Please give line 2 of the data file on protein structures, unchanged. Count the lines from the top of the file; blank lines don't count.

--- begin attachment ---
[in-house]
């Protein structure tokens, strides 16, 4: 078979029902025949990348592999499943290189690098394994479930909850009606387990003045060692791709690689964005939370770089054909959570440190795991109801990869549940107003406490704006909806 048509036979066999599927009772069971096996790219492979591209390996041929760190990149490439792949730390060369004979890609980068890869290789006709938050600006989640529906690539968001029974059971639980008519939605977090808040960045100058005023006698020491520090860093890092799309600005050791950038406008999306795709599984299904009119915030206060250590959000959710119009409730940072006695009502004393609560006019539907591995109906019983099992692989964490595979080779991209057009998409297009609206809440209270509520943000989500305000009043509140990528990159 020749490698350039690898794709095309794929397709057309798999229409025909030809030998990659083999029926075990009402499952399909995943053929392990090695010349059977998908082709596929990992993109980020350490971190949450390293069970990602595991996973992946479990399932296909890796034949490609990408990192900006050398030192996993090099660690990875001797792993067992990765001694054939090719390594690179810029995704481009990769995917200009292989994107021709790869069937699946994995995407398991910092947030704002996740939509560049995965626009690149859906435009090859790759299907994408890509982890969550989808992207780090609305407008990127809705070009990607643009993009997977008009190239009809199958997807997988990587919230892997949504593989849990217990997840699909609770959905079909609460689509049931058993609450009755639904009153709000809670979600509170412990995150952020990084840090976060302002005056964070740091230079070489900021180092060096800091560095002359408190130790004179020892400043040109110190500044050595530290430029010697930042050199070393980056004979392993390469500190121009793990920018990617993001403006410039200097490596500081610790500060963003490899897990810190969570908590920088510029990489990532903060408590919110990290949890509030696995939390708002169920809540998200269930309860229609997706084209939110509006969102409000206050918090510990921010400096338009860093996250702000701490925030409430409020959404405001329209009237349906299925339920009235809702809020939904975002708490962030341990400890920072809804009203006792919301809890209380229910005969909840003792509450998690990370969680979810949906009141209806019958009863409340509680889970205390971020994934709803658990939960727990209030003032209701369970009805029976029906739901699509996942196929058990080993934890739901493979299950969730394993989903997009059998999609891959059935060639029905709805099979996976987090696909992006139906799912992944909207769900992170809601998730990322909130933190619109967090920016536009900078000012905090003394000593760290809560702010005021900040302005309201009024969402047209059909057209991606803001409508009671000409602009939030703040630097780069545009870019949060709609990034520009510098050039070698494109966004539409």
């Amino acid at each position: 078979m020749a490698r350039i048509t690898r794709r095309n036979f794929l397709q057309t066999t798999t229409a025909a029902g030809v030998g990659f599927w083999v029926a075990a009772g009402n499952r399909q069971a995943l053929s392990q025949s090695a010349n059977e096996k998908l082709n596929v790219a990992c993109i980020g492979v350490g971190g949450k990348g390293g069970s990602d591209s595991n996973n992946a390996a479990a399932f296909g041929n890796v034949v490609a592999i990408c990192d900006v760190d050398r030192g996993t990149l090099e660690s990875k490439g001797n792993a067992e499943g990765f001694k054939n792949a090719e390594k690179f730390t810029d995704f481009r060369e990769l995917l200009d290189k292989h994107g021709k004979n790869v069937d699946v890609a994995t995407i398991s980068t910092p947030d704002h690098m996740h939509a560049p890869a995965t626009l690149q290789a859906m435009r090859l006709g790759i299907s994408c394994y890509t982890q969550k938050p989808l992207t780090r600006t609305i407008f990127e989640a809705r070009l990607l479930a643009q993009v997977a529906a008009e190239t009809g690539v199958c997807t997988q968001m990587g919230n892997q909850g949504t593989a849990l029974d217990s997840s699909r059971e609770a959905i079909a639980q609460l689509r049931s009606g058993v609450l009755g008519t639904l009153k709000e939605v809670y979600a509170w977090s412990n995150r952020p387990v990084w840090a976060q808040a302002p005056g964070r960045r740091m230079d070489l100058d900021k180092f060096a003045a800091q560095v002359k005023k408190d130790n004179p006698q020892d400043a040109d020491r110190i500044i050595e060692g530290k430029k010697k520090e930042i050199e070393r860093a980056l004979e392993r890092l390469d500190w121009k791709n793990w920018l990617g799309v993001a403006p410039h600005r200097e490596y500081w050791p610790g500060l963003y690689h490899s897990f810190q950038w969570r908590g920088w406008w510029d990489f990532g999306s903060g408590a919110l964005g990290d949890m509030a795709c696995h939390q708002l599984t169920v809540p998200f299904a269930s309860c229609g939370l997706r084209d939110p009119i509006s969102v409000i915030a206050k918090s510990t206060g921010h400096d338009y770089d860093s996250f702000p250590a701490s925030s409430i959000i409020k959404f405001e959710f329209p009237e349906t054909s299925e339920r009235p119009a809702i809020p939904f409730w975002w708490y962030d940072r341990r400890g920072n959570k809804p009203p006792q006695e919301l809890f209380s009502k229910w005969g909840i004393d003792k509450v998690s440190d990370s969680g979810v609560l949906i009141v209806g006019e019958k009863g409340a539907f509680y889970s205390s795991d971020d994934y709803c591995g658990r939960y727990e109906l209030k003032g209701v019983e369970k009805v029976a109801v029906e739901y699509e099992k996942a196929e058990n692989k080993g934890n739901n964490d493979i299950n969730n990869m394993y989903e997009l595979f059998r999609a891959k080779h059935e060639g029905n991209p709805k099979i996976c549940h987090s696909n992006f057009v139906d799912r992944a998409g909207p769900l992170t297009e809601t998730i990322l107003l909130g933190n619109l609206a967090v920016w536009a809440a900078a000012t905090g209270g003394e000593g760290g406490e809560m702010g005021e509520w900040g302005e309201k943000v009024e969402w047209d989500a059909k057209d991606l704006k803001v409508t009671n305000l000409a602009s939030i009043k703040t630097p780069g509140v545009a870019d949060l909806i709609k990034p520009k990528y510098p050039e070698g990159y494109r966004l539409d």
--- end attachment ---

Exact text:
């Protein structure tokens, strides 16, 4: 078979029902025949990348592999499943290189690098394994479930909850009606387990003045060692791709690689964005939370770089054909959570440190795991109801990869549940107003406490704006909806 048509036979066999599927009772069971096996790219492979591209390996041929760190990149490439792949730390060369004979890609980068890869290789006709938050600006989640529906690539968001029974059971639980008519939605977090808040960045100058005023006698020491520090860093890092799309600005050791950038406008999306795709599984299904009119915030206060250590959000959710119009409730940072006695009502004393609560006019539907591995109906019983099992692989964490595979080779991209057009998409297009609206809440209270509520943000989500305000009043509140990528990159 020749490698350039690898794709095309794929397709057309798999229409025909030809030998990659083999029926075990009402499952399909995943053929392990090695010349059977998908082709596929990992993109980020350490971190949450390293069970990602595991996973992946479990399932296909890796034949490609990408990192900006050398030192996993090099660690990875001797792993067992990765001694054939090719390594690179810029995704481009990769995917200009292989994107021709790869069937699946994995995407398991910092947030704002996740939509560049995965626009690149859906435009090859790759299907994408890509982890969550989808992207780090609305407008990127809705070009990607643009993009997977008009190239009809199958997807997988990587919230892997949504593989849990217990997840699909609770959905079909609460689509049931058993609450009755639904009153709000809670979600509170412990995150952020990084840090976060302002005056964070740091230079070489900021180092060096800091560095002359408190130790004179020892400043040109110190500044050595530290430029010697930042050199070393980056004979392993390469500190121009793990920018990617993001403006410039200097490596500081610790500060963003490899897990810190969570908590920088510029990489990532903060408590919110990290949890509030696995939390708002169920809540998200269930309860229609997706084209939110509006969102409000206050918090510990921010400096338009860093996250702000701490925030409430409020959404405001329209009237349906299925339920009235809702809020939904975002708490962030341990400890920072809804009203006792919301809890209380229910005969909840003792509450998690990370969680979810949906009141209806019958009863409340509680889970205390971020994934709803658990939960727990209030003032209701369970009805029976029906739901699509996942196929058990080993934890739901493979299950969730394993989903997009059998999609891959059935060639029905709805099979996976987090696909992006139906799912992944909207769900992170809601998730990322909130933190619109967090920016536009900078000012905090003394000593760290809560702010005021900040302005309201009024969402047209059909057209991606803001409508009671000409602009939030703040630097780069545009870019949060709609990034520009510098050039070698494109966004539409």